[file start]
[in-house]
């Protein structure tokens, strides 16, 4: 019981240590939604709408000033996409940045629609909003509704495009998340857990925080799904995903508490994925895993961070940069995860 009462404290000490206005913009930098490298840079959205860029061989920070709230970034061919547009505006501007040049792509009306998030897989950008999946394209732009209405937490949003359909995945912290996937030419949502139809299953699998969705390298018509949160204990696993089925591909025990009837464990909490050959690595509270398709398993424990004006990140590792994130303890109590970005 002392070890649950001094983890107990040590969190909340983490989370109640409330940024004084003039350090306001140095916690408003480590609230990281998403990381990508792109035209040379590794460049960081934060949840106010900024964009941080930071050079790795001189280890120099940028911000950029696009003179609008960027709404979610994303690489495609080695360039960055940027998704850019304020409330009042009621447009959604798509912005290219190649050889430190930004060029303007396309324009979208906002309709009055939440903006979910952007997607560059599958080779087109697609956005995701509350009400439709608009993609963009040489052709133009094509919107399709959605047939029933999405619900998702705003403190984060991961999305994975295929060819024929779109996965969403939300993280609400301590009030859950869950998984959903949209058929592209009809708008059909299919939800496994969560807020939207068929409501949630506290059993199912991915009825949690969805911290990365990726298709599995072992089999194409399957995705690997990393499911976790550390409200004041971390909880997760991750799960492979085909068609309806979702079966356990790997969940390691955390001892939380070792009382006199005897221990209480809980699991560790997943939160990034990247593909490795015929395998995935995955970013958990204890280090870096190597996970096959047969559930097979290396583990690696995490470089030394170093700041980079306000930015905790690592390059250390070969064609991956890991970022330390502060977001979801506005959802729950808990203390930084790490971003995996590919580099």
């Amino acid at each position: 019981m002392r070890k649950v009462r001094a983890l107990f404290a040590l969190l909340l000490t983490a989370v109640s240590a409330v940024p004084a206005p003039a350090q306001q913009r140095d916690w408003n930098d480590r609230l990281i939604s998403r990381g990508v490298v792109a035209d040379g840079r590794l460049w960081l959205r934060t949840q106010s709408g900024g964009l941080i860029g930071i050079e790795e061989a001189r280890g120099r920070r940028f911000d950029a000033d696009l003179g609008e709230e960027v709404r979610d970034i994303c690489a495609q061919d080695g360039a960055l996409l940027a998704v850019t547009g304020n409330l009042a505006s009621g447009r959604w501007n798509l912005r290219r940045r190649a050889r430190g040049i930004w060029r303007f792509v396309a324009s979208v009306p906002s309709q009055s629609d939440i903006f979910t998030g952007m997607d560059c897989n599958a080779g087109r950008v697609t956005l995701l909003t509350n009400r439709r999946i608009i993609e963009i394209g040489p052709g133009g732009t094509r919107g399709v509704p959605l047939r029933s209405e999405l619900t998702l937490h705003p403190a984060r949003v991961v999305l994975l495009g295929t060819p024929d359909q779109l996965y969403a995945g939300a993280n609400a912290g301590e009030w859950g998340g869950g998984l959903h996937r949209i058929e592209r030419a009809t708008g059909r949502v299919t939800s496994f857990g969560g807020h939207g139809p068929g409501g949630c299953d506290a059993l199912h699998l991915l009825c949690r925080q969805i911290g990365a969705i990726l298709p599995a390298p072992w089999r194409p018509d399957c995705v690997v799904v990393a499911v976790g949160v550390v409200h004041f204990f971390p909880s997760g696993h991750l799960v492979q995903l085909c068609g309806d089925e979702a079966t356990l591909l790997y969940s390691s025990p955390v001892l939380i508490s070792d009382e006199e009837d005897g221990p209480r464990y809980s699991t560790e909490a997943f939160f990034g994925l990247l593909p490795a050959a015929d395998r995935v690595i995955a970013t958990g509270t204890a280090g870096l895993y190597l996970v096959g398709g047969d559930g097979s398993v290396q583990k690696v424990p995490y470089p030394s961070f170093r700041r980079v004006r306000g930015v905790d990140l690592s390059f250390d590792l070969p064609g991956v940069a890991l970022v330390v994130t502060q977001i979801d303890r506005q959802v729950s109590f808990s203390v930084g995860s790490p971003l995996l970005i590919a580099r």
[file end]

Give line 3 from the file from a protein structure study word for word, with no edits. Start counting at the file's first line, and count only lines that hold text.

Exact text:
């Amino acid at each position: 019981m002392r070890k649950v009462r001094a983890l107990f404290a040590l969190l909340l000490t983490a989370v109640s240590a409330v940024p004084a206005p003039a350090q306001q913009r140095d916690w408003n930098d480590r609230l990281i939604s998403r990381g990508v490298v792109a035209d040379g840079r590794l460049w960081l959205r934060t949840q106010s709408g900024g964009l941080i860029g930071i050079e790795e061989a001189r280890g120099r920070r940028f911000d950029a000033d696009l003179g609008e709230e960027v709404r979610d970034i994303c690489a495609q061919d080695g360039a960055l996409l940027a998704v850019t547009g304020n409330l009042a505006s009621g447009r959604w501007n798509l912005r290219r940045r190649a050889r430190g040049i930004w060029r303007f792509v396309a324009s979208v009306p906002s309709q009055s629609d939440i903006f979910t998030g952007m997607d560059c897989n599958a080779g087109r950008v697609t956005l995701l909003t509350n009400r439709r999946i608009i993609e963009i394209g040489p052709g133009g732009t094509r919107g399709v509704p959605l047939r029933s209405e999405l619900t998702l937490h705003p403190a984060r949003v991961v999305l994975l495009g295929t060819p024929d359909q779109l996965y969403a995945g939300a993280n609400a912290g301590e009030w859950g998340g869950g998984l959903h996937r949209i058929e592209r030419a009809t708008g059909r949502v299919t939800s496994f857990g969560g807020h939207g139809p068929g409501g949630c299953d506290a059993l199912h699998l991915l009825c949690r925080q969805i911290g990365a969705i990726l298709p599995a390298p072992w089999r194409p018509d399957c995705v690997v799904v990393a499911v976790g949160v550390v409200h004041f204990f971390p909880s997760g696993h991750l799960v492979q995903l085909c068609g309806d089925e979702a079966t356990l591909l790997y969940s390691s025990p955390v001892l939380i508490s070792d009382e006199e009837d005897g221990p209480r464990y809980s699991t560790e909490a997943f939160f990034g994925l990247l593909p490795a050959a015929d395998r995935v690595i995955a970013t958990g509270t204890a280090g870096l895993y190597l996970v096959g398709g047969d559930g097979s398993v290396q583990k690696v424990p995490y470089p030394s961070f170093r700041r980079v004006r306000g930015v905790d990140l690592s390059f250390d590792l070969p064609g991956v940069a890991l970022v330390v994130t502060q977001i979801d303890r506005q959802v729950s109590f808990s203390v930084g995860s790490p971003l995996l970005i590919a580099r």